So, the metaphor can be extended significantly further than any simile could ever hope to be extended.
The Uses of the Metaphor in Poetry
The metaphor can be found throughout poetry. It is an immensely common feature in so many different poems, and there are many reasons that it could be used. For instance, it could be used as a form of description, to provide a certain degree of imagery, as a symbolic representation of something else, to produce a varied response to some idea or concept, to elicit specific emotions from readers, and so on.
The metaphor in poetry is a very common device, and one could even argue that no poem could really exist without a metaphor. For instance, there is a poem called Muliebrity (1960s) by Sujata Bhatt, which describes a woman as she works. The poem explicitly tells us that the speaker does not want to use this woman as a metaphor, but the poem is called Muliebrity. This means “femininity”, and so regardless of the speaker’s intent to not portray this female worker as a metaphor, she is a representation of femininity and is, therefore, a metaphor
The Uses of the Metaphor Outside Poetry
In the above section, we referred to the way in which the metaphor in poetry can be impossible to avoid. However, the same is true of language. All language is inherently metaphorical. There is no causal, or one-to-one, relationship between any words and what they mean, such as between the word “tree” and the plant that grows out of the ground. All language is metaphorical but using the term in this way threatens to make the whole concept of metaphor into something meaningless.
Everything is metaphor! Well, then, nothing is metaphor, right?
So, let’s be a bit more selective then. Metaphors can be used in ordinary language, such as when people speak to one another. It can also be found in educational contexts as teachers attempt to use them to explore ideas, academic writing constantly uses metaphors as a way of illustrating concepts, and all other forms of creative writing other than poetry very clearly make use of metaphor. This means metaphor is all over the place even when we choose to be more specific about what is a metaphor.
A Few Poetry Examples of Metaphor
If we want to have any hope of understanding the use of metaphor in poetry, we should typically try and find some examples. A good poetry example of metaphor can go a long way to aiding us in understanding concepts such as these. So, rather than only having a look at a single poetry example of metaphor, we should check out a handful of them. This is hardly a comprehensive list though, but we have to start somewhere!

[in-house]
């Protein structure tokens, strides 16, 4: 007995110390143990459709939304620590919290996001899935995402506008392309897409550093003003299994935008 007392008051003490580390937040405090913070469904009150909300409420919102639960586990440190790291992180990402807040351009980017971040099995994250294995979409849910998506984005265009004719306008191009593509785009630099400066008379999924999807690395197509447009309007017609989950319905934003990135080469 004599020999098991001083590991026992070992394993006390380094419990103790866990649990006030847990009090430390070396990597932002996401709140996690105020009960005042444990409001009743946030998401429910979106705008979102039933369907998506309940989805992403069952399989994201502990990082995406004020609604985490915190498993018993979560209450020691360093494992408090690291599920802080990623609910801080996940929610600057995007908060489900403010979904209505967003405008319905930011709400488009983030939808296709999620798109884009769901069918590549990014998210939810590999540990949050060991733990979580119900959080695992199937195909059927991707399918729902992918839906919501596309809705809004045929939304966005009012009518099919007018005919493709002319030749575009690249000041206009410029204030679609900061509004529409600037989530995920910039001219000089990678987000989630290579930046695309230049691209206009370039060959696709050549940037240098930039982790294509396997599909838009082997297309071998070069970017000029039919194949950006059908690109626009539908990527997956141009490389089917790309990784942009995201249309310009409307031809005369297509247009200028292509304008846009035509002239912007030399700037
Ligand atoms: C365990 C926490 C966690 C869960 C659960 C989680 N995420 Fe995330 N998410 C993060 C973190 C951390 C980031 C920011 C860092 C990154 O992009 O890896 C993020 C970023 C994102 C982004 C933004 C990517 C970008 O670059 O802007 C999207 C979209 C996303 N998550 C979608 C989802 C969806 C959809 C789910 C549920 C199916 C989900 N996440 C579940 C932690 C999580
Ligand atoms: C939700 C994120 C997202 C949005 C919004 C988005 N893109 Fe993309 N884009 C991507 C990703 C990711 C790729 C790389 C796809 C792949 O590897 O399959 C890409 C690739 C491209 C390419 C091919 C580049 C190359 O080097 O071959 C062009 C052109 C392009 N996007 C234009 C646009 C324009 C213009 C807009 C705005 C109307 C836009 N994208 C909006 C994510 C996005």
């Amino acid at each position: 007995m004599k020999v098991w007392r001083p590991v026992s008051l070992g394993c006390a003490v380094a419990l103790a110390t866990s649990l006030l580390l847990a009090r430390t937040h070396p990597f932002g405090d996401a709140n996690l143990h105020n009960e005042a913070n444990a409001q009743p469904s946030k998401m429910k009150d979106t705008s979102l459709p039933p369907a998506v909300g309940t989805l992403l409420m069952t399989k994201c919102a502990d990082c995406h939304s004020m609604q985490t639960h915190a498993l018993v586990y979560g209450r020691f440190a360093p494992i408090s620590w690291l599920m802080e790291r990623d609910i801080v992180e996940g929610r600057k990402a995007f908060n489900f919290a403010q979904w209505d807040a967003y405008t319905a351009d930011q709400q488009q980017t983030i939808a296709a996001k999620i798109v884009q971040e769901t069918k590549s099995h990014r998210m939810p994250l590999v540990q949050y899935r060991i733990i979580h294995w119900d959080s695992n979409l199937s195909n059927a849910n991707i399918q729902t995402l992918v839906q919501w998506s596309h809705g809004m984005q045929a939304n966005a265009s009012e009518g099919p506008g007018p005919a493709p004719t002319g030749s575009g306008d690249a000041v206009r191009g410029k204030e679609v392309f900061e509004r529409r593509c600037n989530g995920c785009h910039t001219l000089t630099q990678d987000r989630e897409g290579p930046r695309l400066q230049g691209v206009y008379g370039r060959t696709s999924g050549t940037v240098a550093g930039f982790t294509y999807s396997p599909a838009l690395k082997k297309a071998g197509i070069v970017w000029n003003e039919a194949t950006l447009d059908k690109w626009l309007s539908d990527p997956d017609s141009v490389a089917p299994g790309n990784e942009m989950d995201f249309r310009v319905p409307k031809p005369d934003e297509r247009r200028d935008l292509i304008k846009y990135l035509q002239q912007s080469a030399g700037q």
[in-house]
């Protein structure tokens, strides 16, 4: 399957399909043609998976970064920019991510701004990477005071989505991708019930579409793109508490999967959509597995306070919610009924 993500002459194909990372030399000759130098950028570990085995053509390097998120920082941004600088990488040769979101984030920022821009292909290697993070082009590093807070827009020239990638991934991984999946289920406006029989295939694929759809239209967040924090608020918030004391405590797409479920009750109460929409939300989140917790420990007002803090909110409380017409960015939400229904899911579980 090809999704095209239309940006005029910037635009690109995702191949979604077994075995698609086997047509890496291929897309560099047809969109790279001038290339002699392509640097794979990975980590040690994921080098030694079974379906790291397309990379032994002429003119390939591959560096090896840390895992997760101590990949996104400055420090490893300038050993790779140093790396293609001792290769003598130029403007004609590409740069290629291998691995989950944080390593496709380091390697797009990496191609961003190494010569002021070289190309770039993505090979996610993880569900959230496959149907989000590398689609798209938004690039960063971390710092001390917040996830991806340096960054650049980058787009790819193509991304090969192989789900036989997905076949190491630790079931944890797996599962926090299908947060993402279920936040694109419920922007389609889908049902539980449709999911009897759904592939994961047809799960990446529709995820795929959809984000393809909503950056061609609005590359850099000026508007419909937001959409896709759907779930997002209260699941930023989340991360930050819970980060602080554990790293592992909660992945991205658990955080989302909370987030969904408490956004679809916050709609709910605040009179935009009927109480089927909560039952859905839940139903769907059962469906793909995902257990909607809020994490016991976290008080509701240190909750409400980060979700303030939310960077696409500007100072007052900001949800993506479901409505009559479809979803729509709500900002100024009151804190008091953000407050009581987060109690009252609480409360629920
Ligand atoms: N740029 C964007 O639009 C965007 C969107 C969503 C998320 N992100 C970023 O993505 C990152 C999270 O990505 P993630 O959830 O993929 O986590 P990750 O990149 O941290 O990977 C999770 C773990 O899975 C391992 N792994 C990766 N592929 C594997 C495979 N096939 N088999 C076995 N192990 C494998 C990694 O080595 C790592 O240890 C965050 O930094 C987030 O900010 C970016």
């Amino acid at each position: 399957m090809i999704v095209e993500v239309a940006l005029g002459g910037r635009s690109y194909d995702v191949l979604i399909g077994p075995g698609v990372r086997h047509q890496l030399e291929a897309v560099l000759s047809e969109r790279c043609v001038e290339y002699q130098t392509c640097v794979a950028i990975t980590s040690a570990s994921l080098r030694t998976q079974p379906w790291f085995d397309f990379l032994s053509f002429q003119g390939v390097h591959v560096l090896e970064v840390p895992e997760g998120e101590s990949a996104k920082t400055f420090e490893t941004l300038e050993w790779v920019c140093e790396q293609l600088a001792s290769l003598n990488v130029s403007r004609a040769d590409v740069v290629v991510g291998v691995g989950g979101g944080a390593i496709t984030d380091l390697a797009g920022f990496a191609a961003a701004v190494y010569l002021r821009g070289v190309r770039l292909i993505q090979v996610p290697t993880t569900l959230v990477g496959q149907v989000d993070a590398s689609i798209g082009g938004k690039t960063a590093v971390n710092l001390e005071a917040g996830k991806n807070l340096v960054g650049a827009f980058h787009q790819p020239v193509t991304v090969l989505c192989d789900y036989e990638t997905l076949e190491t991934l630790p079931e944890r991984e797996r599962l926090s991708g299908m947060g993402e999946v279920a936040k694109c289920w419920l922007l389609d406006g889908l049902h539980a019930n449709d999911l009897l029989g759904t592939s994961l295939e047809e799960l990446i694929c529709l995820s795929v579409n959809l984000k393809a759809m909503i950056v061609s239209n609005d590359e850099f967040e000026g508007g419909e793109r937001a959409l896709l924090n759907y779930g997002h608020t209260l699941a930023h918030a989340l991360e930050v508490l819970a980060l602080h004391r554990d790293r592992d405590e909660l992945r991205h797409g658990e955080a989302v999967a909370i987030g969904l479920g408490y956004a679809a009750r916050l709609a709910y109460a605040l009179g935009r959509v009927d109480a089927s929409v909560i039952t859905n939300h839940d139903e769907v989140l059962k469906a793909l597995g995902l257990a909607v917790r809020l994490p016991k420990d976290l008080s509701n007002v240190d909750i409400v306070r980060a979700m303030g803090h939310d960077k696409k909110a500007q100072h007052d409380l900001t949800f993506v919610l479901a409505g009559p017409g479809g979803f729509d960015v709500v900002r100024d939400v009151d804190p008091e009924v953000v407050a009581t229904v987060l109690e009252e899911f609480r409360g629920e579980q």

She dwelt among the untrodden ways (1800) by William Wordsworth; Houghton Library, Public domain, via Wikimedia Commons
“Hope” is the thing with feathers (1861) by Emily Dickinson
|Type of Poem
|Iambic trimeter and tetrameter
“Hope” is the thing with feathers is a great poetry example of metaphor because it uses the image of the bird as a stand-in for hope. This hope is portrayed as something that has resilience, is able to withstand the difficulties of life, and asks for very little to be able to survive. There are many poems that make use of metaphors.
This particular instance of the metaphor in poetry is a strong one that is often mentioned whenever poetic metaphors are discussed.
Emily Norcross Dickinson (1840) by Otis Bullard; Otis Allen Bullard, Public domain, via Wikimedia Commons
Mother to Son (1922) by Langston Hughes
|Type of Poem
Mother to Son is a poem about a mother who gives advice to her son. However, it makes use of various metaphors throughout its duration to explore the ideas that it wishes to present to the reader. For instance, a central metaphor in this poem is the image of the staircase. Life is the staircase, and it is one that must be eternally climbed even when it becomes painful or difficult.
The climbing of this staircase serves as another poetry example of metaphor within this text because climbing the metaphorical staircase is itself a metaphor for perseverance.
Langston Hughes (1936) by Carl Van Vechten; Carl Van Vechten, Public domain, via Wikimedia Commons
Do not go gentle into that good night (1951) by Dylan Thomas
|Type of Poem
|ABA ABA ABA ABA ABA ABAA
Do not go gentle into that good night is a particularly notable poetry example of metaphor. In it, the speaker refers to death as “that good night”. This implies that allowing yourself to succumb to death is akin to falling asleep, but we must not do so easily. We must forever fight against this supposedly good night. We must fight against it and hold onto life for as long as we are able to do so.
This instance of metaphor in poetry has become one of the best-known of the mid-20th century.
Metaphors (1959) by Sylvia Plath
|Type of Poem
|Mostly iambic tetrameter